Confession: I made my first dollar in the fitness industry as a personal trainer, then promptly forgot how to sell personal training.
Back in 2009 or so, I sold an hour of my time for $40 or $50, then focused on trying to fill group boot-camp sessions at $7.50 per person.
For the next six or eight years, I focused only on groups, even when my “group” was a single person who rolled out of bed at 5 a.m. to come to a “class” that was actually costing my business money.
So I started out making $45 an hour but promptly and accidentally cut my rate to $7 an hour.
Don’t make the same mistake I did!
I’m not sure if I focused on the group model because the energy in a functional fitness class is addictive or because I assumed larger classes would eventually equal larger income.
Either way, I rented a space and tried to pack it with people. And I succeeded in select slots, like noon and 5 p.m. But I failed in most of the other slots, which were attended by two to four people who paid about $7 per class if I divided membership fees by attendance—I only did this math years later.
As you can imagine, money was tight because I offered too many poorly attended classes and didn’t have a plan to acquire the clients I needed to fill them. The business survived only because I absorbed a lot of the labor costs personally. My gym broke even on paper but could never afford to pay me, so I was working for free, and I wasn’t running a real business.
As I started to focus on increasingly dismal financial statements, I’d notice small bumps in gross revenue from month to month. When I dug in, I tracked them back to our eight-session one-on-one on-ramps, which we sold for about $400. For comparison, our unlimited group-class membership was priced at $150 a month.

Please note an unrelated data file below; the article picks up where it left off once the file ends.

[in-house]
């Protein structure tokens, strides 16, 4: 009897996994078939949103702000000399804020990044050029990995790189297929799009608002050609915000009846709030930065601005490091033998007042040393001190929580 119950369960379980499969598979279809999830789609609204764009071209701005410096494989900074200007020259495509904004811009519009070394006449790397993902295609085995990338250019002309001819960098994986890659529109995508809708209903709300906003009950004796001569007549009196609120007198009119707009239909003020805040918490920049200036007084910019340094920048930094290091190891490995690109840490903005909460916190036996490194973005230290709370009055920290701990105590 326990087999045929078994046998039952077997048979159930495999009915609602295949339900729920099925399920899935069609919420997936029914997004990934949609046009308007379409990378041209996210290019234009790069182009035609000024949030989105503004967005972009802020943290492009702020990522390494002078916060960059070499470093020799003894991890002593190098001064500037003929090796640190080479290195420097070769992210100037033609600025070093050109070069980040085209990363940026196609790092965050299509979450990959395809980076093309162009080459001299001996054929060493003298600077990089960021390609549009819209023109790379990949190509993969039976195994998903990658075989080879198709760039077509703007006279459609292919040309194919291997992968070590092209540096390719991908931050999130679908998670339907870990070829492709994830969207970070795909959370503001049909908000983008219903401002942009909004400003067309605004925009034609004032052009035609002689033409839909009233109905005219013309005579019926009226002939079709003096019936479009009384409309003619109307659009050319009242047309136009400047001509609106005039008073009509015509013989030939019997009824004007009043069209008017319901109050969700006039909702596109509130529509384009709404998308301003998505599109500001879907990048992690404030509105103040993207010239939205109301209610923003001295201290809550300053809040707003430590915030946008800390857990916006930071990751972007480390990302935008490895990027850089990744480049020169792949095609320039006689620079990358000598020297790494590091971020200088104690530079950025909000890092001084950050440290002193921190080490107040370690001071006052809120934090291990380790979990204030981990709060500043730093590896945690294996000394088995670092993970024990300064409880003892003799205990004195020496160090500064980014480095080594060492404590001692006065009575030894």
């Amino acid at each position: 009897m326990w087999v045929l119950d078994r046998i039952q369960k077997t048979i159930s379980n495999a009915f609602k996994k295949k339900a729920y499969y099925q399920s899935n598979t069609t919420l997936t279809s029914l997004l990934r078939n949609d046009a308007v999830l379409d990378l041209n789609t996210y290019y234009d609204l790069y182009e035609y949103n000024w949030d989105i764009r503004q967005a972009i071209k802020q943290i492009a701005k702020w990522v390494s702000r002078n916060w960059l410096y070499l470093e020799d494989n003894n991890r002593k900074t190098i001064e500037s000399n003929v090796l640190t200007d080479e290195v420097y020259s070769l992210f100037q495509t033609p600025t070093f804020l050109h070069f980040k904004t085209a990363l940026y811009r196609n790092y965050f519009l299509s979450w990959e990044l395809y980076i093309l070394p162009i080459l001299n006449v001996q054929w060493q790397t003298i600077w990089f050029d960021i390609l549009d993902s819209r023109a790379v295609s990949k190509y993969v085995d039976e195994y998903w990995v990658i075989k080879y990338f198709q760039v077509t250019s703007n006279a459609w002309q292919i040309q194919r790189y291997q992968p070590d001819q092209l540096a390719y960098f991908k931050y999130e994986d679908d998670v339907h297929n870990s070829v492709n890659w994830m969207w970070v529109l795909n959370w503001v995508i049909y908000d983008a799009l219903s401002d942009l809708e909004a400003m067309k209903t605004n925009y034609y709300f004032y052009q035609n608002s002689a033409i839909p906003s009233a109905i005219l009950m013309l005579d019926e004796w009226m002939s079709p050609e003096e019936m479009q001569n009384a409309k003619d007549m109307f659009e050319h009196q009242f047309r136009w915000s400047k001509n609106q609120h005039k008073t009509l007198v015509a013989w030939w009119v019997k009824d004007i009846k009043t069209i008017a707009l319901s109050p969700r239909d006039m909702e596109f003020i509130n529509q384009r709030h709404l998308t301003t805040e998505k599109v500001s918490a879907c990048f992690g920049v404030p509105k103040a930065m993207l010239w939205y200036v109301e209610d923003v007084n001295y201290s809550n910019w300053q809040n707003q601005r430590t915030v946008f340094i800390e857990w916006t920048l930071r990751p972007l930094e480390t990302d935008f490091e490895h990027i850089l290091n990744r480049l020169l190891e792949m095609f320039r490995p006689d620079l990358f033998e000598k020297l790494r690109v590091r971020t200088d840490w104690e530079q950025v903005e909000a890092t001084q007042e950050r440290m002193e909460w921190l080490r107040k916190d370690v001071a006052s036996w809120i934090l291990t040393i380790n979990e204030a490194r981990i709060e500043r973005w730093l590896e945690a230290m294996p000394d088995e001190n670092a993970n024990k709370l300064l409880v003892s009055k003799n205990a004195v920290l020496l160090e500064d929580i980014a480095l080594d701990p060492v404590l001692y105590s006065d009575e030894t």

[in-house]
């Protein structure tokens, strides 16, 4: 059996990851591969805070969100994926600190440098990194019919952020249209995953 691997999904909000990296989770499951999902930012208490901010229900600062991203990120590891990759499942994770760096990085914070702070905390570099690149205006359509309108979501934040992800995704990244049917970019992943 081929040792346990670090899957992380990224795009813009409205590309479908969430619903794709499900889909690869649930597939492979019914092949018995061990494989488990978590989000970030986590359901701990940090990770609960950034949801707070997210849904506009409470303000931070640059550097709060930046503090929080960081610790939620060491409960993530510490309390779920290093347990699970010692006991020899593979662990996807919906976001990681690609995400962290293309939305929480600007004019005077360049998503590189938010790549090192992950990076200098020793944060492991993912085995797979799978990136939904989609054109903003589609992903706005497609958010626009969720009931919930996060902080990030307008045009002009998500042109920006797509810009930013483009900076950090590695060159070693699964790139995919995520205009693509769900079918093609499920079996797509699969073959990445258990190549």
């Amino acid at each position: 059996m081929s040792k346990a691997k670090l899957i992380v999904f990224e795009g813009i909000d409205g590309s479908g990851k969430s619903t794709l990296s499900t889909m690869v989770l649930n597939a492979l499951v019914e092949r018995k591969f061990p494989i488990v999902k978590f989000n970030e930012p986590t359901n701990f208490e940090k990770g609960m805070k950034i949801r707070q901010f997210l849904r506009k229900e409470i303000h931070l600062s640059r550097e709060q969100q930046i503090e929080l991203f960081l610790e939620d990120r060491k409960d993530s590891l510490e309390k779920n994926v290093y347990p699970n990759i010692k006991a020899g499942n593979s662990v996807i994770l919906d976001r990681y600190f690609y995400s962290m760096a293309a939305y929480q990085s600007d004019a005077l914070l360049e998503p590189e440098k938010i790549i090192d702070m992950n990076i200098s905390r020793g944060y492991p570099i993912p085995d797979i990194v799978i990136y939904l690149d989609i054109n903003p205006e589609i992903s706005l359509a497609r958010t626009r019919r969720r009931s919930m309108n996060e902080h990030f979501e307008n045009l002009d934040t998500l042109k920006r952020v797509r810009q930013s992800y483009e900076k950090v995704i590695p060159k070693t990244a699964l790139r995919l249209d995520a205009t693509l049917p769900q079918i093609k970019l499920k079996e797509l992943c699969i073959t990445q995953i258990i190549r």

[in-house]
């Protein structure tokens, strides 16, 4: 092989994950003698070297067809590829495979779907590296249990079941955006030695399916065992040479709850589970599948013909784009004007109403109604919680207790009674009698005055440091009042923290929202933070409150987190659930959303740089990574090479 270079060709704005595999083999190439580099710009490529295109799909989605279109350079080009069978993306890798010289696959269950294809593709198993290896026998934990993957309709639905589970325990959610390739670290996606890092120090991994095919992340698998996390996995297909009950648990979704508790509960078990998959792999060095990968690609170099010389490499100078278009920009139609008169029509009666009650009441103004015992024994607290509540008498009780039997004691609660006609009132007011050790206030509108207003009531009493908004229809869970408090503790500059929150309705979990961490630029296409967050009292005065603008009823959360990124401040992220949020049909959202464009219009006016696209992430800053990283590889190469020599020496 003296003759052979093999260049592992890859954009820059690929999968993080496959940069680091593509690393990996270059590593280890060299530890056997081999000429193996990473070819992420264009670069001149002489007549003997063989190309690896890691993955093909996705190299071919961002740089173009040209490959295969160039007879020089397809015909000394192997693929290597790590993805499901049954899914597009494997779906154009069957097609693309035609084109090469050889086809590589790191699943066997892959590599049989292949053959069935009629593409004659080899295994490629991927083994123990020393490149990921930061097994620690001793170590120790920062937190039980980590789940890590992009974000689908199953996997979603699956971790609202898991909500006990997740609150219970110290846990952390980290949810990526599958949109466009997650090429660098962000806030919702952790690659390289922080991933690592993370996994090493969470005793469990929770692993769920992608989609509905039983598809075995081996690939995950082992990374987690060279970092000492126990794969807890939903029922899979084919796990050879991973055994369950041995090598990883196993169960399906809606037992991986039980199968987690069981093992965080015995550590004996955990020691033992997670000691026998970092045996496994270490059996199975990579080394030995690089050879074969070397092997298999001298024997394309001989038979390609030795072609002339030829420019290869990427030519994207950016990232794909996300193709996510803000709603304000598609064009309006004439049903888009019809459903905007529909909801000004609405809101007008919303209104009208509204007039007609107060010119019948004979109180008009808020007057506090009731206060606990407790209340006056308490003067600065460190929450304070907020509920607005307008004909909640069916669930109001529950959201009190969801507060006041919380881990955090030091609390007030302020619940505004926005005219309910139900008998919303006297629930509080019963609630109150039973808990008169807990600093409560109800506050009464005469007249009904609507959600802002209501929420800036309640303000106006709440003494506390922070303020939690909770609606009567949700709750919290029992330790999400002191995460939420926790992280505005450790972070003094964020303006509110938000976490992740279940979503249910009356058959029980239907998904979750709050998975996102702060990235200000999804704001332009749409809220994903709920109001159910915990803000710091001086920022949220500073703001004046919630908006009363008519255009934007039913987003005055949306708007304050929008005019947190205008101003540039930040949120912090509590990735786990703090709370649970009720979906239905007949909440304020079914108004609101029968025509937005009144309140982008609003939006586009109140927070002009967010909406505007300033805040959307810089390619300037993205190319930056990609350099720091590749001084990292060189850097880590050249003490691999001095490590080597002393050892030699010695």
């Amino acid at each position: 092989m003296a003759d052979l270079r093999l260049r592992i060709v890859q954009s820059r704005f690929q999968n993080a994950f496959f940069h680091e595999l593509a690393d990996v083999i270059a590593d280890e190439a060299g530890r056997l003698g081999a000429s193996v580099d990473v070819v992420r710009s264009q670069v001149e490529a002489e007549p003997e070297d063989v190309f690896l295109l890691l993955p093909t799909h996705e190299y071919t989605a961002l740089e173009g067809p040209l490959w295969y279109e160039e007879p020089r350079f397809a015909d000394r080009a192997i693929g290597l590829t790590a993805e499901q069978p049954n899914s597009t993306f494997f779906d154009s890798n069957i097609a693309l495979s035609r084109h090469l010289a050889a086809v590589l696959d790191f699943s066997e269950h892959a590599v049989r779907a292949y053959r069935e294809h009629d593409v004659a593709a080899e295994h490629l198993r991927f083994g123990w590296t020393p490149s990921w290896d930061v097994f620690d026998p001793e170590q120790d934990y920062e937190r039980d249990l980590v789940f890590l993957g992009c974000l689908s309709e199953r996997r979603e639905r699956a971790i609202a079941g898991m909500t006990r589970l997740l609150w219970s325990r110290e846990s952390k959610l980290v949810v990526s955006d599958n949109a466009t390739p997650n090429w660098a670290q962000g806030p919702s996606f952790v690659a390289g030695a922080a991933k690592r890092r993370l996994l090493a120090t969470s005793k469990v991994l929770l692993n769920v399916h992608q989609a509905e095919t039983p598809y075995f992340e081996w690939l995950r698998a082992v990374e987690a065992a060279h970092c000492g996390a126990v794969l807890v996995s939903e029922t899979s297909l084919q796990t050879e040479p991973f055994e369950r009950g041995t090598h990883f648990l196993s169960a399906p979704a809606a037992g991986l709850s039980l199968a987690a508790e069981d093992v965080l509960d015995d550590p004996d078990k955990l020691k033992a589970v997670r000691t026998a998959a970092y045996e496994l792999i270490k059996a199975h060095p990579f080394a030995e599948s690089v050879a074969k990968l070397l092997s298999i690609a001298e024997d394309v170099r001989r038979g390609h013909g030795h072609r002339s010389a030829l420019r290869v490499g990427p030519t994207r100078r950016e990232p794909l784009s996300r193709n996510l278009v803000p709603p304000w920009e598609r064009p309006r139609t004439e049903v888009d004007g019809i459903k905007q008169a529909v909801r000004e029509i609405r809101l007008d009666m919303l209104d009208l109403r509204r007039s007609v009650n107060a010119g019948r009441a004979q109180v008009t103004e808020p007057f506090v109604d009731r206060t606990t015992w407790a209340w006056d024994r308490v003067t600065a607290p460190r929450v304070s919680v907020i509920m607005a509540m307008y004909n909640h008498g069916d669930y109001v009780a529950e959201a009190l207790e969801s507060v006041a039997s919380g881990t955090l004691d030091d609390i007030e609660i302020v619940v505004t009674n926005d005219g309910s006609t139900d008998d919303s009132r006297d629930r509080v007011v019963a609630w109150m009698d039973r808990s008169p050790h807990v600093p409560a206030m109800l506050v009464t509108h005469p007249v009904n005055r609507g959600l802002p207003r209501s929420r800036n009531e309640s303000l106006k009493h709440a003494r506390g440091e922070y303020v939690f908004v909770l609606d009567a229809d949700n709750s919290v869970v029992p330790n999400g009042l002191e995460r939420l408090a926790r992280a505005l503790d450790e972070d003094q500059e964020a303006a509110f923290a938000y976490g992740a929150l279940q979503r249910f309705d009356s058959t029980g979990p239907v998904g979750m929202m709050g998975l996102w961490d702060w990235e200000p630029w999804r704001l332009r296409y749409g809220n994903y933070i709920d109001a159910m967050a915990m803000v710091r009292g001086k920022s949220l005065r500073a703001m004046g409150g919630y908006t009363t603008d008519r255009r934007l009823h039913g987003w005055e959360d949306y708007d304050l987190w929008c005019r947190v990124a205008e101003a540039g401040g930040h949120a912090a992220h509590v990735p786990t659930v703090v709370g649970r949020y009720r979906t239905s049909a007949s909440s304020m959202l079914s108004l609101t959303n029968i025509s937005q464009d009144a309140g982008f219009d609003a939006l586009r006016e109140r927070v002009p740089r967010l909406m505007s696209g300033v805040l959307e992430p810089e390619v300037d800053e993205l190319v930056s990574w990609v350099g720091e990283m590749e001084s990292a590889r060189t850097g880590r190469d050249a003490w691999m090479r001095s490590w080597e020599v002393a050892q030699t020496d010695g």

I’d been told to start using on-ramps in a random conversation in the bleachers at some fitness competition, and my hesitant implementation was a major win: Sporadic high-value on-ramps were keeping the business afloat.
But instead of realizing that one-on-one training was a valuable service that solved clients’ problems and gave us access to a new pool of people who didn’t want to train in a group, I used on-ramps simply to get people ready for group classes.
We closed every on-ramp with an assumption that people would select a group membership. Not all did. Never once did we say, “After on-ramp, you can keep training one on one.”
And we didn’t tell people about personal training for years. We just assumed they’d ask for it if they wanted it.
Explore Your Options: Get Coop’s New Guide
I share all this because this mistake cost my business—and family—tens of thousands of dollars.
Let’s be clear: If you are focused on group classes at your gym, you do not have to stop doing that. Group classes are great, and they can create a very strong revenue stream in a fitness business.
But you should bring people into your fitness business with one-on-one on-ramps, and you should offer personal training and semi-private training as options in addition to group training.
Two-Brain data is clear: One-on-one training and small-group training are high-value services that increase revenue and solve clients’ problems, which improves retention.
Chris Cooper’s newest guide has quick implementation plans for both on-ramps and PT programs in gyms.
As a bonus, it has three other high-speed tactics a gym owner can use to generate more revenue without raising rates.
I’d encourage you to get the guide and at least review its contents. Had I done that in 2010 and taken action, I’d probably be retired right now.
Don’t worry: You don’t have to change your focus. If you love group classes, keep offering them.
But don’t miss out on high-value opportunities to serve people in other ways and earn more while you do it.
Get Chris Cooper’s new guide here.